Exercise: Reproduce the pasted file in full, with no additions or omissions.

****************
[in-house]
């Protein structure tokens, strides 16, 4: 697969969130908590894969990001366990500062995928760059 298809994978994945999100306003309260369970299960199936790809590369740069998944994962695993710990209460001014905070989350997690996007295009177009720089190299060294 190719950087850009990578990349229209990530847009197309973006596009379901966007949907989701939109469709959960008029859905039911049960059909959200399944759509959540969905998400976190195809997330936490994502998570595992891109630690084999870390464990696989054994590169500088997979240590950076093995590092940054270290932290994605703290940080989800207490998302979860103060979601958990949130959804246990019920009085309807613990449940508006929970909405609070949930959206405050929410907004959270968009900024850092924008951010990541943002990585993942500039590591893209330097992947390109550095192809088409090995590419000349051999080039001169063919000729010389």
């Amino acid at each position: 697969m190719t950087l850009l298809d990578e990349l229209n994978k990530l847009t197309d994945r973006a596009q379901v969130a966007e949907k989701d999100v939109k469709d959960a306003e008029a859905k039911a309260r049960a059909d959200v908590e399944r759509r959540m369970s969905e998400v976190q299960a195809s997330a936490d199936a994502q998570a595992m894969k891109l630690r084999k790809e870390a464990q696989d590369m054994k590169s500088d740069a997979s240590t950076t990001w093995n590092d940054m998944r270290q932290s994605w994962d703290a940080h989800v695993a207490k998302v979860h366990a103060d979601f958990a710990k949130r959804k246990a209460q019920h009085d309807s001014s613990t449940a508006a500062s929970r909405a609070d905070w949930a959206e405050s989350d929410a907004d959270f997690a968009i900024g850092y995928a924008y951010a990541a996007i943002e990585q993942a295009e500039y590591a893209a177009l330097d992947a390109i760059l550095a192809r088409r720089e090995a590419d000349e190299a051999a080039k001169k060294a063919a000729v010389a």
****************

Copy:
[in-house]
């Protein structure tokens, strides 16, 4: 697969969130908590894969990001366990500062995928760059 298809994978994945999100306003309260369970299960199936790809590369740069998944994962695993710990209460001014905070989350997690996007295009177009720089190299060294 190719950087850009990578990349229209990530847009197309973006596009379901966007949907989701939109469709959960008029859905039911049960059909959200399944759509959540969905998400976190195809997330936490994502998570595992891109630690084999870390464990696989054994590169500088997979240590950076093995590092940054270290932290994605703290940080989800207490998302979860103060979601958990949130959804246990019920009085309807613990449940508006929970909405609070949930959206405050929410907004959270968009900024850092924008951010990541943002990585993942500039590591893209330097992947390109550095192809088409090995590419000349051999080039001169063919000729010389």
């Amino acid at each position: 697969m190719t950087l850009l298809d990578e990349l229209n994978k990530l847009t197309d994945r973006a596009q379901v969130a966007e949907k989701d999100v939109k469709d959960a306003e008029a859905k039911a309260r049960a059909d959200v908590e399944r759509r959540m369970s969905e998400v976190q299960a195809s997330a936490d199936a994502q998570a595992m894969k891109l630690r084999k790809e870390a464990q696989d590369m054994k590169s500088d740069a997979s240590t950076t990001w093995n590092d940054m998944r270290q932290s994605w994962d703290a940080h989800v695993a207490k998302v979860h366990a103060d979601f958990a710990k949130r959804k246990a209460q019920h009085d309807s001014s613990t449940a508006a500062s929970r909405a609070d905070w949930a959206e405050s989350d929410a907004d959270f997690a968009i900024g850092y995928a924008y951010a990541a996007i943002e990585q993942a295009e500039y590591a893209a177009l330097d992947a390109i760059l550095a192809r088409r720089e090995a590419d000349e190299a051999a080039k001169k060294a063919a000729v010389a």